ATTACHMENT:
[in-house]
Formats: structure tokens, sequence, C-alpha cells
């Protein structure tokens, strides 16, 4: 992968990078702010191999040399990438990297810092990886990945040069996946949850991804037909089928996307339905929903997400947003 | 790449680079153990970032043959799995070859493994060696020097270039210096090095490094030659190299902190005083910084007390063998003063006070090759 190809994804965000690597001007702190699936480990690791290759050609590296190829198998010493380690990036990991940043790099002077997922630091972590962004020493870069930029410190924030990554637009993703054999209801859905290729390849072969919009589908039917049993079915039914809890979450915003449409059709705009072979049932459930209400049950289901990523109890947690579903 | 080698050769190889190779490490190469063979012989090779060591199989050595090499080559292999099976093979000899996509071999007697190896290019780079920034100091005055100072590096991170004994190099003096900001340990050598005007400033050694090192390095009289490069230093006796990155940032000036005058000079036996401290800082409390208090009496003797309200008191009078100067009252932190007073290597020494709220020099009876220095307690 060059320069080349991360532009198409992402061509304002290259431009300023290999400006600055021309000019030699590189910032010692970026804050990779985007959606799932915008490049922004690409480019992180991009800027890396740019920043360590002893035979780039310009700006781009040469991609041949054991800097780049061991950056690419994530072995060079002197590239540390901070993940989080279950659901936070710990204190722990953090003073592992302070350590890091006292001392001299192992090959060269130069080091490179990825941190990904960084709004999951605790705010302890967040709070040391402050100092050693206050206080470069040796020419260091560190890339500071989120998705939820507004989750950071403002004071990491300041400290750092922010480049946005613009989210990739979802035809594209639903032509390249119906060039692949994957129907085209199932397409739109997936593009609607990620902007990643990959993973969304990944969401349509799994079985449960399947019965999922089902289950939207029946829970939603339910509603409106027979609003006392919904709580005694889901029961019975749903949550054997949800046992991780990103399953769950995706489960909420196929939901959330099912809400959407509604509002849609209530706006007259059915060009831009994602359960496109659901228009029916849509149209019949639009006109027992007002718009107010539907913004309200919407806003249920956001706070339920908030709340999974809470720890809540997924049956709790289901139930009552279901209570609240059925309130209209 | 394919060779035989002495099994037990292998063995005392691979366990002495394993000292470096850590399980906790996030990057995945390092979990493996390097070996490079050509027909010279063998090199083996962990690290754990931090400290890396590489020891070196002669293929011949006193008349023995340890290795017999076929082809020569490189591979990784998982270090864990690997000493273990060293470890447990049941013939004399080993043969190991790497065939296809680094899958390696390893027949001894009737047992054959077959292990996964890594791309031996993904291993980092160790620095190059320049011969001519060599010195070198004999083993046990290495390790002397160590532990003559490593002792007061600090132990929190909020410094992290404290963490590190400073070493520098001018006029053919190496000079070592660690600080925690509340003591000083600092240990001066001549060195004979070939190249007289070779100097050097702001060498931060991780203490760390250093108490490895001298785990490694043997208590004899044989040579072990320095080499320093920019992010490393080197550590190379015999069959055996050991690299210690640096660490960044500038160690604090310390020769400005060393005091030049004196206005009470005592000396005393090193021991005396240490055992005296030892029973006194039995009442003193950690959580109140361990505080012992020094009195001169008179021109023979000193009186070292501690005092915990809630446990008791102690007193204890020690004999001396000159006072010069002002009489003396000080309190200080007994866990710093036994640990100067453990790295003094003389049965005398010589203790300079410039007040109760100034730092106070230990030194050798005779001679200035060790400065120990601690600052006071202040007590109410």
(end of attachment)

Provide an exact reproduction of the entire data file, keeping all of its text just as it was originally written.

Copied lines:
[in-house]
Formats: structure tokens, sequence, C-alpha cells
């Protein structure tokens, strides 16, 4: 992968990078702010191999040399990438990297810092990886990945040069996946949850991804037909089928996307339905929903997400947003 | 790449680079153990970032043959799995070859493994060696020097270039210096090095490094030659190299902190005083910084007390063998003063006070090759 190809994804965000690597001007702190699936480990690791290759050609590296190829198998010493380690990036990991940043790099002077997922630091972590962004020493870069930029410190924030990554637009993703054999209801859905290729390849072969919009589908039917049993079915039914809890979450915003449409059709705009072979049932459930209400049950289901990523109890947690579903 | 080698050769190889190779490490190469063979012989090779060591199989050595090499080559292999099976093979000899996509071999007697190896290019780079920034100091005055100072590096991170004994190099003096900001340990050598005007400033050694090192390095009289490069230093006796990155940032000036005058000079036996401290800082409390208090009496003797309200008191009078100067009252932190007073290597020494709220020099009876220095307690 060059320069080349991360532009198409992402061509304002290259431009300023290999400006600055021309000019030699590189910032010692970026804050990779985007959606799932915008490049922004690409480019992180991009800027890396740019920043360590002893035979780039310009700006781009040469991609041949054991800097780049061991950056690419994530072995060079002197590239540390901070993940989080279950659901936070710990204190722990953090003073592992302070350590890091006292001392001299192992090959060269130069080091490179990825941190990904960084709004999951605790705010302890967040709070040391402050100092050693206050206080470069040796020419260091560190890339500071989120998705939820507004989750950071403002004071990491300041400290750092922010480049946005613009989210990739979802035809594209639903032509390249119906060039692949994957129907085209199932397409739109997936593009609607990620902007990643990959993973969304990944969401349509799994079985449960399947019965999922089902289950939207029946829970939603339910509603409106027979609003006392919904709580005694889901029961019975749903949550054997949800046992991780990103399953769950995706489960909420196929939901959330099912809400959407509604509002849609209530706006007259059915060009831009994602359960496109659901228009029916849509149209019949639009006109027992007002718009107010539907913004309200919407806003249920956001706070339920908030709340999974809470720890809540997924049956709790289901139930009552279901209570609240059925309130209209 | 394919060779035989002495099994037990292998063995005392691979366990002495394993000292470096850590399980906790996030990057995945390092979990493996390097070996490079050509027909010279063998090199083996962990690290754990931090400290890396590489020891070196002669293929011949006193008349023995340890290795017999076929082809020569490189591979990784998982270090864990690997000493273990060293470890447990049941013939004399080993043969190991790497065939296809680094899958390696390893027949001894009737047992054959077959292990996964890594791309031996993904291993980092160790620095190059320049011969001519060599010195070198004999083993046990290495390790002397160590532990003559490593002792007061600090132990929190909020410094992290404290963490590190400073070493520098001018006029053919190496000079070592660690600080925690509340003591000083600092240990001066001549060195004979070939190249007289070779100097050097702001060498931060991780203490760390250093108490490895001298785990490694043997208590004899044989040579072990320095080499320093920019992010490393080197550590190379015999069959055996050991690299210690640096660490960044500038160690604090310390020769400005060393005091030049004196206005009470005592000396005393090193021991005396240490055992005296030892029973006194039995009442003193950690959580109140361990505080012992020094009195001169008179021109023979000193009186070292501690005092915990809630446990008791102690007193204890020690004999001396000159006072010069002002009489003396000080309190200080007994866990710093036994640990100067453990790295003094003389049965005398010589203790300079410039007040109760100034730092106070230990030194050798005779001679200035060790400065120990601690600052006071202040007590109410």